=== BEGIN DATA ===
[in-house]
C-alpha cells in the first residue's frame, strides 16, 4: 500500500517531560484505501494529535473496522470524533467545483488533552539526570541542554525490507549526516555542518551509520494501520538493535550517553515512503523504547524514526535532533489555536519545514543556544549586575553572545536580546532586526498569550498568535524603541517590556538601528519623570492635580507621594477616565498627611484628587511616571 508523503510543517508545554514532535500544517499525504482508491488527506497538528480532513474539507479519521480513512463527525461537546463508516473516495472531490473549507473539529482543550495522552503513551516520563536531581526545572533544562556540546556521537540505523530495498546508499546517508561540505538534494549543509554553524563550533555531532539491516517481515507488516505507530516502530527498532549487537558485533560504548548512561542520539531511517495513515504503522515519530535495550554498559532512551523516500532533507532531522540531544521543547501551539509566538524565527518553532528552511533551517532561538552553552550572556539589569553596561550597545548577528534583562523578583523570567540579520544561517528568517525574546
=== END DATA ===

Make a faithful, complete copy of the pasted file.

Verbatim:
[in-house]
C-alpha cells in the first residue's frame, strides 16, 4: 500500500517531560484505501494529535473496522470524533467545483488533552539526570541542554525490507549526516555542518551509520494501520538493535550517553515512503523504547524514526535532533489555536519545514543556544549586575553572545536580546532586526498569550498568535524603541517590556538601528519623570492635580507621594477616565498627611484628587511616571 508523503510543517508545554514532535500544517499525504482508491488527506497538528480532513474539507479519521480513512463527525461537546463508516473516495472531490473549507473539529482543550495522552503513551516520563536531581526545572533544562556540546556521537540505523530495498546508499546517508561540505538534494549543509554553524563550533555531532539491516517481515507488516505507530516502530527498532549487537558485533560504548548512561542520539531511517495513515504503522515519530535495550554498559532512551523516500532533507532531522540531544521543547501551539509566538524565527518553532528552511533551517532561538552553552550572556539589569553596561550597545548577528534583562523578583523570567540579520544561517528568517525574546